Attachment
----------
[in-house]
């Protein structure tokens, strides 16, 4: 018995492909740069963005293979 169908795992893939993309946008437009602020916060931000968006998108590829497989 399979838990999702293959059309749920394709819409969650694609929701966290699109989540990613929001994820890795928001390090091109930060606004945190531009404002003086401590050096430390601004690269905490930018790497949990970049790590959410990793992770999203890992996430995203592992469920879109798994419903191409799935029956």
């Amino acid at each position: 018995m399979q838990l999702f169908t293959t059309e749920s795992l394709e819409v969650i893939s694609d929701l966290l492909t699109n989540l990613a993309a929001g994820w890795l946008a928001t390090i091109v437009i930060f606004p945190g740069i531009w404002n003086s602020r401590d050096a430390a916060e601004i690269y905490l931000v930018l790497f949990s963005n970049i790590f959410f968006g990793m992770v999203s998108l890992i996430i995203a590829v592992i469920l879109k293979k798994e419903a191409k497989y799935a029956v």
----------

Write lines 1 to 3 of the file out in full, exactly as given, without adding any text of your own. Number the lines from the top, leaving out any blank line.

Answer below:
[in-house]
């Protein structure tokens, strides 16, 4: 018995492909740069963005293979 169908795992893939993309946008437009602020916060931000968006998108590829497989 399979838990999702293959059309749920394709819409969650694609929701966290699109989540990613929001994820890795928001390090091109930060606004945190531009404002003086401590050096430390601004690269905490930018790497949990970049790590959410990793992770999203890992996430995203592992469920879109798994419903191409799935029956």
């Amino acid at each position: 018995m399979q838990l999702f169908t293959t059309e749920s795992l394709e819409v969650i893939s694609d929701l966290l492909t699109n989540l990613a993309a929001g994820w890795l946008a928001t390090i091109v437009i930060f606004p945190g740069i531009w404002n003086s602020r401590d050096a430390a916060e601004i690269y905490l931000v930018l790497f949990s963005n970049i790590f959410f968006g990793m992770v999203s998108l890992i996430i995203a590829v592992i469920l879109k293979k798994e419903a191409k497989y799935a029956v």